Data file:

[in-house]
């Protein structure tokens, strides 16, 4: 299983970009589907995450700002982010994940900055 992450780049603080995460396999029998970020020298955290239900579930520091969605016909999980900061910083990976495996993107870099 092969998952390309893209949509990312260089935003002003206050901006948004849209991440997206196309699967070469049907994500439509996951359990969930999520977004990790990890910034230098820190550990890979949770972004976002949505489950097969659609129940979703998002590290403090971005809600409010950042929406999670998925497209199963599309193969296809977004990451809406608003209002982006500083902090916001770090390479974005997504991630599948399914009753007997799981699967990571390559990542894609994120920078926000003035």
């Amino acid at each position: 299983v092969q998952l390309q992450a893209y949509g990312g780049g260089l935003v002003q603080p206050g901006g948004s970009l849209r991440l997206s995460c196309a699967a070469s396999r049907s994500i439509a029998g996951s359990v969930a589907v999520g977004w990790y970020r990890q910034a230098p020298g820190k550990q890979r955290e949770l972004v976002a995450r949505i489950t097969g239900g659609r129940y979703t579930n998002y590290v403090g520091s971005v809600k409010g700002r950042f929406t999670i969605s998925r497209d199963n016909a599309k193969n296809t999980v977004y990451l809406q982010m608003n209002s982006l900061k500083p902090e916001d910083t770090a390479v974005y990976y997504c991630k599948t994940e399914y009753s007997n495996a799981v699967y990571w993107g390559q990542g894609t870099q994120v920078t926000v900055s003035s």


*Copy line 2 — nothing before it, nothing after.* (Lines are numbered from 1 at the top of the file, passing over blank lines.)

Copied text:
């Protein structure tokens, strides 16, 4: 299983970009589907995450700002982010994940900055 992450780049603080995460396999029998970020020298955290239900579930520091969605016909999980900061910083990976495996993107870099 092969998952390309893209949509990312260089935003002003206050901006948004849209991440997206196309699967070469049907994500439509996951359990969930999520977004990790990890910034230098820190550990890979949770972004976002949505489950097969659609129940979703998002590290403090971005809600409010950042929406999670998925497209199963599309193969296809977004990451809406608003209002982006500083902090916001770090390479974005997504991630599948399914009753007997799981699967990571390559990542894609994120920078926000003035």